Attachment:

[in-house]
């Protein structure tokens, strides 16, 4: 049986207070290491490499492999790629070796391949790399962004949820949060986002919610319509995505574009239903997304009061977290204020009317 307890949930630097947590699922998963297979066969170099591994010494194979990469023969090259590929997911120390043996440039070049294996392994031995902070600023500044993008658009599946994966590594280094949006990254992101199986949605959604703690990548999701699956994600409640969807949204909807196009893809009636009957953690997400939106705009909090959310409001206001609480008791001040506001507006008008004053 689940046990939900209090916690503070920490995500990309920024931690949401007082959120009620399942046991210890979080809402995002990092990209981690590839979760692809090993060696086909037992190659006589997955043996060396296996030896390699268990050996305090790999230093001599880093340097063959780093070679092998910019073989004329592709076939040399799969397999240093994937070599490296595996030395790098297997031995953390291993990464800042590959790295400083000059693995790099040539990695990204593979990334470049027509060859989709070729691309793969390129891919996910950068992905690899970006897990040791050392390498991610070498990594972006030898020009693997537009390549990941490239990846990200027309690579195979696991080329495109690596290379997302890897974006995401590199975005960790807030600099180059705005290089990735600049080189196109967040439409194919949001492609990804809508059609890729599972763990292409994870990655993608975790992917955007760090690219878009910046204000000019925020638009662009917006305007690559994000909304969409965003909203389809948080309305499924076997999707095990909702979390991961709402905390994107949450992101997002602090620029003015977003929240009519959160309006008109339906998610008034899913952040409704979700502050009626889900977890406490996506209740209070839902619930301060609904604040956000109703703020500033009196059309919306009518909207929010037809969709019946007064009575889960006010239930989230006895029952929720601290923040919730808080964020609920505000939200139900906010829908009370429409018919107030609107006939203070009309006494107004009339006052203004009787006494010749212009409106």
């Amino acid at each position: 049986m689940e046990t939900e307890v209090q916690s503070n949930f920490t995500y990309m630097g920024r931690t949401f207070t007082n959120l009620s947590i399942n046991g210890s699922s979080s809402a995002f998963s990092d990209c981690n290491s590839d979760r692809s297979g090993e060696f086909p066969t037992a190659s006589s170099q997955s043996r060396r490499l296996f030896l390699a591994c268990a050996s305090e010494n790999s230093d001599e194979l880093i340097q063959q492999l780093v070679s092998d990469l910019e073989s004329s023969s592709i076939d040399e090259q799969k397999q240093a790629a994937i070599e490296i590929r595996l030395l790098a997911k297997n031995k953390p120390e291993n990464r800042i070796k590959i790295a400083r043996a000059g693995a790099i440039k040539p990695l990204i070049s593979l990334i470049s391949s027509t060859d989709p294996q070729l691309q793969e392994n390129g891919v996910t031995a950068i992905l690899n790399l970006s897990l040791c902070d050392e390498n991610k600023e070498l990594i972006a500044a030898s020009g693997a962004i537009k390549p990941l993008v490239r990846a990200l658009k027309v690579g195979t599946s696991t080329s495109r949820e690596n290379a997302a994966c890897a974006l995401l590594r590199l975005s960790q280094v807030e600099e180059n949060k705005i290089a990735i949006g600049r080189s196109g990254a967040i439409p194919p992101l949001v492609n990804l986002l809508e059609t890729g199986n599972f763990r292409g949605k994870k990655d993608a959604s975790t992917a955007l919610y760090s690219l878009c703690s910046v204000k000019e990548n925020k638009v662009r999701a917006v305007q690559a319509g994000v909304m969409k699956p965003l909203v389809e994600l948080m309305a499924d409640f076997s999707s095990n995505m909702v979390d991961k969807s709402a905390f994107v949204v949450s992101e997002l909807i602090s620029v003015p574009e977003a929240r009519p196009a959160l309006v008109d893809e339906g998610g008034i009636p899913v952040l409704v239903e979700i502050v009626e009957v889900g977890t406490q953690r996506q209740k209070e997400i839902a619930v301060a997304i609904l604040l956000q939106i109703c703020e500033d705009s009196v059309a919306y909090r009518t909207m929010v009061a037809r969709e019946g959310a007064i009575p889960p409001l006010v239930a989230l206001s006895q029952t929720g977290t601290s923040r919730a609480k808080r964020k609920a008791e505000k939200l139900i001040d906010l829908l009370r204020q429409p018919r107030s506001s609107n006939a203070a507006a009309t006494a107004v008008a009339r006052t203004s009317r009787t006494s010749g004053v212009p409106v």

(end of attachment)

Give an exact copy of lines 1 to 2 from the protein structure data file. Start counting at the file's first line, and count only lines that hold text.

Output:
[in-house]
């Protein structure tokens, strides 16, 4: 049986207070290491490499492999790629070796391949790399962004949820949060986002919610319509995505574009239903997304009061977290204020009317 307890949930630097947590699922998963297979066969170099591994010494194979990469023969090259590929997911120390043996440039070049294996392994031995902070600023500044993008658009599946994966590594280094949006990254992101199986949605959604703690990548999701699956994600409640969807949204909807196009893809009636009957953690997400939106705009909090959310409001206001609480008791001040506001507006008008004053 689940046990939900209090916690503070920490995500990309920024931690949401007082959120009620399942046991210890979080809402995002990092990209981690590839979760692809090993060696086909037992190659006589997955043996060396296996030896390699268990050996305090790999230093001599880093340097063959780093070679092998910019073989004329592709076939040399799969397999240093994937070599490296595996030395790098297997031995953390291993990464800042590959790295400083000059693995790099040539990695990204593979990334470049027509060859989709070729691309793969390129891919996910950068992905690899970006897990040791050392390498991610070498990594972006030898020009693997537009390549990941490239990846990200027309690579195979696991080329495109690596290379997302890897974006995401590199975005960790807030600099180059705005290089990735600049080189196109967040439409194919949001492609990804809508059609890729599972763990292409994870990655993608975790992917955007760090690219878009910046204000000019925020638009662009917006305007690559994000909304969409965003909203389809948080309305499924076997999707095990909702979390991961709402905390994107949450992101997002602090620029003015977003929240009519959160309006008109339906998610008034899913952040409704979700502050009626889900977890406490996506209740209070839902619930301060609904604040956000109703703020500033009196059309919306009518909207929010037809969709019946007064009575889960006010239930989230006895029952929720601290923040919730808080964020609920505000939200139900906010829908009370429409018919107030609107006939203070009309006494107004009339006052203004009787006494010749212009409106």